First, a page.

Struggling With Third Wave Of Infections, Japan Extends State Of Emergency
Unable to tame a third wave of coronavirus infections after a month-long state of emergency, Japan announced Tuesday it is extending the emergency for another month. The move comes despite a mounting toll on the economy and the threat of bumping up against the country's Summer Olympics preparations.
Thanks to the current emergency, which began Jan. 8 and covers areas that are home to more than half the country's population, "the number of new COVID-19 patients nationwide is heading downward," Japanese Prime Minister Yoshihide Suga told Parliament, "but we need to continue this trend and decrease the number of people in hospitals," including severe cases.
The state of emergency requests residents to cut unnecessary outings and businesses to shorten hours. There are currently no penalties, but the government is going to legislate fines for violators.
While new case numbers have come down in recent days, many hospitals remain overwhelmed.
Dr. Hideaki Oka, an infectious disease expert at Saitama Medical University outside Tokyo, says his hospital is overwhelmed and has to ration care.
"We have four ICU beds for severe cases, and all are occupied by COVID patients," he says. "The severe cases are occupying beds for patients with moderate symptoms in the regular ward, so we can't take any more patients."
Oka says hospital staff are burned out, and he fears they may quit in droves.
"Japan's health care system is going to be destroyed by human resource and finance problems," he laments.
Japan's health ministry says that thousands of confirmed COVID-19 patients are convalescing at home, with many turned away from hospitals. Nearly 200 patients have died at home, national broadcaster NHK reports, based on police figures.
Such a crisis might seem unlikely in an affluent nation that has kept total COVID-19 cases under 400,000 and boasts the highest ratio of hospital beds to population among the developed economies of the Organization for Economic Cooperation and Development.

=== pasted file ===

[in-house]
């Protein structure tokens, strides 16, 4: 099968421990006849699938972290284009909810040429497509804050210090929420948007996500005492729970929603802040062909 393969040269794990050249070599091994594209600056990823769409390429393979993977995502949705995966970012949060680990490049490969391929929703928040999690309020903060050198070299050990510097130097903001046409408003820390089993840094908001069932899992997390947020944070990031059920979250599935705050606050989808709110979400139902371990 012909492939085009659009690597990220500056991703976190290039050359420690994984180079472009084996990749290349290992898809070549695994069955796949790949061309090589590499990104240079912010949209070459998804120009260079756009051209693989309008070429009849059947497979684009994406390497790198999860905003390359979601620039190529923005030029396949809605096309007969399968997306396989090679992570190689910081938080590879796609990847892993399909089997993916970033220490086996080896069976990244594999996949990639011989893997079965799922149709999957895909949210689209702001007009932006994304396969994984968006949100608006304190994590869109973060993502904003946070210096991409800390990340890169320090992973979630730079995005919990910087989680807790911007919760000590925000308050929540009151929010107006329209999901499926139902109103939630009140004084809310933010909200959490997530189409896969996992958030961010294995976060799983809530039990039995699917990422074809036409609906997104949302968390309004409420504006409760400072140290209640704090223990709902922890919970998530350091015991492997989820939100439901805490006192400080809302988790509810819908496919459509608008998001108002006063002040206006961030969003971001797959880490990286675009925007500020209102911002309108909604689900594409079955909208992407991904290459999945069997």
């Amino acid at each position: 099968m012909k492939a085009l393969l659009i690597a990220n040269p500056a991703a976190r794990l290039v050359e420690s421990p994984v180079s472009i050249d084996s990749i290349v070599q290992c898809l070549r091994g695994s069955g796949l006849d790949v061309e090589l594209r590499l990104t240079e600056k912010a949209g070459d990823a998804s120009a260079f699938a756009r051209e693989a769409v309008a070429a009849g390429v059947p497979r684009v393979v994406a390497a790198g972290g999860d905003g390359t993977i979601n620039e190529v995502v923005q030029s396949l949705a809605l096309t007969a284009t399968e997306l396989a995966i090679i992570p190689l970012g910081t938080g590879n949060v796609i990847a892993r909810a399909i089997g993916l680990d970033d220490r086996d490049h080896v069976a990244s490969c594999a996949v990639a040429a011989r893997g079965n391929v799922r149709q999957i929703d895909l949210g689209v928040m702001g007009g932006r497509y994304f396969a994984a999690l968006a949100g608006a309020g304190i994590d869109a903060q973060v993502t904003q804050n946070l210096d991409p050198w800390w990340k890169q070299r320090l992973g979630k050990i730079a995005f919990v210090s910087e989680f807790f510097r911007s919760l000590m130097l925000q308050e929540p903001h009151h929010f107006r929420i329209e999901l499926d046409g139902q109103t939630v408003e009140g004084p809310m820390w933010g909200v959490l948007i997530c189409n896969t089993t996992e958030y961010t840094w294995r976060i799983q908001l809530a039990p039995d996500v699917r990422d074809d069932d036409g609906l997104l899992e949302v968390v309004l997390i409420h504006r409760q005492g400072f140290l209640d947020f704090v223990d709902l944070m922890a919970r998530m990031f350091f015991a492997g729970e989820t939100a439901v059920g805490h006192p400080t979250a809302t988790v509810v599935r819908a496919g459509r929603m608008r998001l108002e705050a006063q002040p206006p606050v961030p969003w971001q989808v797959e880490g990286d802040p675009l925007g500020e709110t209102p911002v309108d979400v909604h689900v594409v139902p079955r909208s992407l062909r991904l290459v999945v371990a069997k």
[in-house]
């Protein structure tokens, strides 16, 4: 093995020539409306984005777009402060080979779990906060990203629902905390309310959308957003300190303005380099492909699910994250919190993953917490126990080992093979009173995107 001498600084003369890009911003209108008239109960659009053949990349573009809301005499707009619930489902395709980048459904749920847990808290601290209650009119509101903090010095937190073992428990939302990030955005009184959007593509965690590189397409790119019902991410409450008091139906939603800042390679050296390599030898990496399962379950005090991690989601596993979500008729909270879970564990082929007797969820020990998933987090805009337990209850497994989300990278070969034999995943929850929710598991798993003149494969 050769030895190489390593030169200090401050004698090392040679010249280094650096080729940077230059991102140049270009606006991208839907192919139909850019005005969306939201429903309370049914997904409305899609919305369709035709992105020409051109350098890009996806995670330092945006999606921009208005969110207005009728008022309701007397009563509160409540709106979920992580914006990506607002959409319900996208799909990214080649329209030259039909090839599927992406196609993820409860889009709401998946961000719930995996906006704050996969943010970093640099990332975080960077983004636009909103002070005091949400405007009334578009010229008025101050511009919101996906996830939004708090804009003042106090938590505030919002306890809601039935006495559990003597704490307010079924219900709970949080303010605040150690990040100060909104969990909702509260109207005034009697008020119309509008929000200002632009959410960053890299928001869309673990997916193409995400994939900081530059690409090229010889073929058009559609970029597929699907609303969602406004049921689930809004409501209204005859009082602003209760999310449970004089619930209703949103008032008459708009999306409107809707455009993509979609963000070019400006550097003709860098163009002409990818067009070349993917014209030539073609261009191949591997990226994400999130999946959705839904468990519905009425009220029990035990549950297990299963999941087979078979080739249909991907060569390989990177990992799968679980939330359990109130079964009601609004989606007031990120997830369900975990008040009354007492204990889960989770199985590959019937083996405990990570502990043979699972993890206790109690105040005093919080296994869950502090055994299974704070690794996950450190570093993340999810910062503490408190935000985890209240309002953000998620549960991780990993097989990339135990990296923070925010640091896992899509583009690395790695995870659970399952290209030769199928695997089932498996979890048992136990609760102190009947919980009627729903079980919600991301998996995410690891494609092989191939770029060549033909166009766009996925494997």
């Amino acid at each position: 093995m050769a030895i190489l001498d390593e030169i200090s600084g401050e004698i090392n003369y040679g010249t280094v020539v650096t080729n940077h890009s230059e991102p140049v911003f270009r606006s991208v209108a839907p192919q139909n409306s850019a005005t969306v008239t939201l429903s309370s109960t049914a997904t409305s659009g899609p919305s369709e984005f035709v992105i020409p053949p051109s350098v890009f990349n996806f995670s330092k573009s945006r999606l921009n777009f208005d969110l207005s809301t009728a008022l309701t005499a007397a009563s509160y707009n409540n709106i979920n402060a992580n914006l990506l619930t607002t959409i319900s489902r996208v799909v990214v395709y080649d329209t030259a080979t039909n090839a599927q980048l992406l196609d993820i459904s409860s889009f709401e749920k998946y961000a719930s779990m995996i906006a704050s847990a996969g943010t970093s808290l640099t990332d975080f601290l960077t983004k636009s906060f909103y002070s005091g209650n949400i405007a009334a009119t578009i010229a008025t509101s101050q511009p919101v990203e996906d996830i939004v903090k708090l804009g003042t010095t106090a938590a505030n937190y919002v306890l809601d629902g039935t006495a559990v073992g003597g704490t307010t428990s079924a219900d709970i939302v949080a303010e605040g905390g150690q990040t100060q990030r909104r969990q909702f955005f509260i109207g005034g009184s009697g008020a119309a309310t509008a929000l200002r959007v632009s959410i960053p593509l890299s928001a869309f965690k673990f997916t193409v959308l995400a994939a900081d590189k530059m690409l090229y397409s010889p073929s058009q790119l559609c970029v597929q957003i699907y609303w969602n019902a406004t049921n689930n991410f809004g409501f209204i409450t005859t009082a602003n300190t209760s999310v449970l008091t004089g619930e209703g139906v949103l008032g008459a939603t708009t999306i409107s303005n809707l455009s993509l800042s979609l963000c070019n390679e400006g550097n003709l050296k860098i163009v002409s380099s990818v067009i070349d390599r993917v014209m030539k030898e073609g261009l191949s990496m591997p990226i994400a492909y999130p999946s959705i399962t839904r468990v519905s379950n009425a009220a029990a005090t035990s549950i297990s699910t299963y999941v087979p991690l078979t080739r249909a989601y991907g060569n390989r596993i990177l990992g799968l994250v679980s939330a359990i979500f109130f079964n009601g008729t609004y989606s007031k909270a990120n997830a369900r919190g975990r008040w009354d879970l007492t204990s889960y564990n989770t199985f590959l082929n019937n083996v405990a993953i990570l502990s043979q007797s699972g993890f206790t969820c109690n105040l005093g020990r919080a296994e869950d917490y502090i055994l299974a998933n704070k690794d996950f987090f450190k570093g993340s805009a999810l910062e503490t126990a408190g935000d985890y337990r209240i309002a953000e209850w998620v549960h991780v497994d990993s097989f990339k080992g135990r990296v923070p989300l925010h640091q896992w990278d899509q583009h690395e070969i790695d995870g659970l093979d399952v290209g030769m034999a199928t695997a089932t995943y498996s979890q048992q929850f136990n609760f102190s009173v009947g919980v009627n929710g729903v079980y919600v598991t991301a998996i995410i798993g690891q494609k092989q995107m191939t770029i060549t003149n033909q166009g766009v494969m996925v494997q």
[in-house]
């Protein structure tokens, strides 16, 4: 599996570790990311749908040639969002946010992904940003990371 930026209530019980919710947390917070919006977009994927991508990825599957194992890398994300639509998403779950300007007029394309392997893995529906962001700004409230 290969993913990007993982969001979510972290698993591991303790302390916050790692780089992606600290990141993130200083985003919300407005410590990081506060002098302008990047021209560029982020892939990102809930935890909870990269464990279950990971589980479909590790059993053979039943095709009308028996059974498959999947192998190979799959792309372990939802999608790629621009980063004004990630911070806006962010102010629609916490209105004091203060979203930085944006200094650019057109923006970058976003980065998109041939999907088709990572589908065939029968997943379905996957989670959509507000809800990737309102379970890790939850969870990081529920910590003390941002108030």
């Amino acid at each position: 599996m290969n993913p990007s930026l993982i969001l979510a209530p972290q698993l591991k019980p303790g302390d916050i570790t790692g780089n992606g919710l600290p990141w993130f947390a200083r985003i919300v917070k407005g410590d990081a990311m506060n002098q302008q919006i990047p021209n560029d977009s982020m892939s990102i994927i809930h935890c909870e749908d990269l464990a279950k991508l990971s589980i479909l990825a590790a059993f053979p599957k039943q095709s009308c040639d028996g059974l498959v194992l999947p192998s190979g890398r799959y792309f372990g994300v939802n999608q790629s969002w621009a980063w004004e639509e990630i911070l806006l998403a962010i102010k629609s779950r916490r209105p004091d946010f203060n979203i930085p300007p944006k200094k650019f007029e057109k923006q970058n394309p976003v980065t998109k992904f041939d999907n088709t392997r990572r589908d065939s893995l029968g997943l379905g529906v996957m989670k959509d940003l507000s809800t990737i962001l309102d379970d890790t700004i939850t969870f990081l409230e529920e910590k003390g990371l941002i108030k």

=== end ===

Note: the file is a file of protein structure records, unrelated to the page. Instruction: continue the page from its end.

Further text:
But Japan has a much lower ratio of intensive care unit beds, doctors and nurses to population. And under Japan's current health care system, hospitals lose money treating COVID-19 patients.
Most of the country's hospitals are small or mid-sized private facilities. According to a health ministry survey reported by the Japan Times, only 23% of private intensive-care hospitals are accepting coronavirus patients, despite government financial incentives.
Medical experts also point out that Japan has conducted coronavirus testing at a fraction of its capacity and without the aggressiveness of, for example, neighboring South Korea.
Then there's Japan's leadership, which, earlier in the winter, continued to promote and subsidize domestic tourism, even as cases spiked. Politicians including the prime minister attended dinner parties while admonishing ordinary citizens to exercise restraint and avoid large gatherings.
The extended state of emergency is due to end just 18 days before the Olympic Torch Relay begins next month. Despite mounting pessimism that the games can be held amid the pandemic, Tokyo games organizing chief Yoshiro Mori defiantly predicted: "We will hold the Olympics, regardless of how the coronavirus [situation] looks."
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